Since independence, Somalia’s foreign policy has been largely determined by the goal of uniting all Somalis in one state while claiming territorial rights to Kenya and Ethiopia. There were serious border conflicts with Ethiopia in 1964 and 1977-78. In 1977 Somali troops marched into the Somal-populated Ethiopian province of Ogaden to incorporate this area into Somalia. Somalia suffered a heavy defeat in 1978, particularly due to the strong military aid from the USSR and Cuba for Ethiopia. In view of the Soviet side in favor of Ethiopia, Somalia had already terminated the friendship and cooperation treaty with the USSR from 1974 in 1977 and expelled several thousand Soviet advisors. In 1981 the United States contractually allowed the port of Berbera to be used for military purposes. Somalia gained prestige in the Federal Republic of Germany after GSG 9, the anti-terrorist unit of the Federal Border Guard, allowed operations against terrorists at Mogadishu airport in October 1977. Against the background of continually flaring border conflicts with Ethiopia, Somalia received military aid from the USA. In April 1988 it made peace with Ethiopia;

In view of the flow of refugees caused by the war, the catastrophic drought and border conflicts, Somalia was drawn into a growing economic crisis. On the basis, in particular, of agreements (1985 and 1987) with the International Monetary Fund (IMF), President Siad Barre (first elected by the population in 1986 as the only candidate) sought to counteract this development. In 1987 the government declared a “national emergency”. In close connection with this development, numerous clan and ethnic group-supported insurrection movements against the dictatorship of Siad Barre have sprung up since 1988/89, so inter alia. in the north Somali National Movement (SNM), in the south United Somali Congress (USC) and Somali Patriotic Movement (SPM). While the SNM prevailed against government troops in the north, the USC captured Mogadishu and the SPM occupied large parts of the south. Serious human rights violations occurred during the fighting. After fleeing Siad Barre in January 1991, fighting broke out between rival insurgency movements v. a. in the south. At a “reconciliation conference” on July 22, 1991, Ali became Mahdi Mohammed (USC) confirmed as new president. In the north, the SNM proclaimed the independent “Republic of Somaliland” on May 18, 1991, which was not recognized internationally. In September 1991 fighting broke out in Mogadishu between tribal groups within the USC, for example between the troops led by Ali Mahdi Mohammed and units of the Somali National Alliance (SNA), which was split off from the USC, under General M. F. H. Aidid.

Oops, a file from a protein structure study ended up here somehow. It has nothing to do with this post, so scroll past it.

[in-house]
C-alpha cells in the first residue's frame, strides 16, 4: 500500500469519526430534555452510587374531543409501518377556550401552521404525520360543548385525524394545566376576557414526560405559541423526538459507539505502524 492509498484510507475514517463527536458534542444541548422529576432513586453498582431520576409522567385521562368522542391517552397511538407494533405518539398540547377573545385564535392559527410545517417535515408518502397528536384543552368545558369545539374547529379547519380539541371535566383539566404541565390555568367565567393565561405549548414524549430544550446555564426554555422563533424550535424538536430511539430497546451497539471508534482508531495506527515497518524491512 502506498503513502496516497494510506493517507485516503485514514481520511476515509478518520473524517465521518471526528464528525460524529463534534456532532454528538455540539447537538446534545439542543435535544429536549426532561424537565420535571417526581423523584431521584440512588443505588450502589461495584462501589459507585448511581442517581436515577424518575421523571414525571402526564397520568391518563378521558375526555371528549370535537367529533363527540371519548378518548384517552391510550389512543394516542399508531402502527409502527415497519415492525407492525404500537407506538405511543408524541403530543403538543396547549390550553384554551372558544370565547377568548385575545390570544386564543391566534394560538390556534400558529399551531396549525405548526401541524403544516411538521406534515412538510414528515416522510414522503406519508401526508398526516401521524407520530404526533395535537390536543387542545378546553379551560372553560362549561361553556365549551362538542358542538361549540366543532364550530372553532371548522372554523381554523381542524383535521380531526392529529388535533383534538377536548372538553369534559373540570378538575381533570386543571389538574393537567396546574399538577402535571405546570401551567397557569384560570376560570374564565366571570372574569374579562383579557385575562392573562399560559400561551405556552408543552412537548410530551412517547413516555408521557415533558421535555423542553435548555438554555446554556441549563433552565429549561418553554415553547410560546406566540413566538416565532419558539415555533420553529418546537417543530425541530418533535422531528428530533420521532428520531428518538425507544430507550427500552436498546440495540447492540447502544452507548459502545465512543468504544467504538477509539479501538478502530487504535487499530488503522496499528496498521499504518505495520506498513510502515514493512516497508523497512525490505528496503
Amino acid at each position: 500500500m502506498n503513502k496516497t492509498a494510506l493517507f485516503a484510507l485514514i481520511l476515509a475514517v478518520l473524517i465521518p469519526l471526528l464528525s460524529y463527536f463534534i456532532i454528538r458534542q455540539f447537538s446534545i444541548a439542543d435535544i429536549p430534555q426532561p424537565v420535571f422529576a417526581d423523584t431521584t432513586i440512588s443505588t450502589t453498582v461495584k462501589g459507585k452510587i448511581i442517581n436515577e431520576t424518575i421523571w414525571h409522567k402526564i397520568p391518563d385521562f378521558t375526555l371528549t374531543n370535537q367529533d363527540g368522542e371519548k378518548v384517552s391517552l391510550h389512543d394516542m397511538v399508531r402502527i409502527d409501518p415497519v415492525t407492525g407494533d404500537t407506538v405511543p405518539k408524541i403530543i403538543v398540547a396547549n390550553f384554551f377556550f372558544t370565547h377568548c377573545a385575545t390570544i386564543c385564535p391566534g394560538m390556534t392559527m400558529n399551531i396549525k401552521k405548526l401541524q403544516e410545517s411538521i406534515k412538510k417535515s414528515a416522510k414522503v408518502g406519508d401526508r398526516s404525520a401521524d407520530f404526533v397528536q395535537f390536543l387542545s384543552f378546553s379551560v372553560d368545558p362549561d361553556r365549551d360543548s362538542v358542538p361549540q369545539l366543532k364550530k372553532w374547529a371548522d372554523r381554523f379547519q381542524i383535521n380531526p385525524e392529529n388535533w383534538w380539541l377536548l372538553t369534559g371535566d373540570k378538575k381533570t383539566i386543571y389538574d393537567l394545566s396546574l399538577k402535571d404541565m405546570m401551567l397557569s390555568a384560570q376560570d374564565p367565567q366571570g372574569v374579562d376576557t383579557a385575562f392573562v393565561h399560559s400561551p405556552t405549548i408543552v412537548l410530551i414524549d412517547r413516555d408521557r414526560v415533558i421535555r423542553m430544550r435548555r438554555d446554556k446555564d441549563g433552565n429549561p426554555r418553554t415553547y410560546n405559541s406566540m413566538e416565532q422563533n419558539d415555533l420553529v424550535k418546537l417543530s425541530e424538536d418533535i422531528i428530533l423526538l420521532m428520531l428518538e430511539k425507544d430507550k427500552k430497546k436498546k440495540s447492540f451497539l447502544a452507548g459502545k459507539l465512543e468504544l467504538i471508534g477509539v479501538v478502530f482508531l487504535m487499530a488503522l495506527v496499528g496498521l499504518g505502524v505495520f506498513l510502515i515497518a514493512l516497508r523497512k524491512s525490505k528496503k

Somalia History


Kismaayo, Kismaju, Kisimaju, Italian Chisimaio [k-], old trading town in southern Somalia, at the mouth of the Juba in the Indian Ocean, (2014) 358,000 residents.

University (founded 2005); Food industry, deep water port (banana export), airport.

Already an important trading city of the Swahili culture in the Middle Ages, Kismayo came under Portuguese influence after 1500, was conquered by Arabs from Oman at the end of the 17th century and was part of the Sultanate of Zanzibar after 1850. Great Britain, since 1890 protecting power over Zanzibar, ceded Kismayo with a strip of land on the Juba River to Italy in 1924, whereby the city came to Somalia in 1960.


Berbera, port city in northwest Somalia, on the Gulf of Aden, in the internationally unrecognized Republic of Somaliland, (2014) 374,000 residents (more than half move to the higher hinterland during the hot southwest monsoon from June to September).

Export of live cattle, hides, gum arabic; Fishing; Airport.


Marka, Merca, port town in Somalia southwest of Mogadishu on the Benadir Coast, (2014) 499,000 residents.

Seaside resort; Food industry, fishing, banana export.


Hargeysa, Hargeisa, city ​​in northwest Somalia, near the border with Ethiopia, (2014) 741,000 residents.

Capital of the internationally unrecognized Republic of Somaliland; University (founded in 2000) and other colleges; Trade center of an agricultural area (especially livestock farming), finance, gemstone cutting; Airport.

Hargeysa was the capital of British Somaliland from 1941-60.


Mogadishu, capital of Somalia, on the Indian Ocean, with (2014) 1.6 million residents.

Mogadishu is the country’s economic center and main port.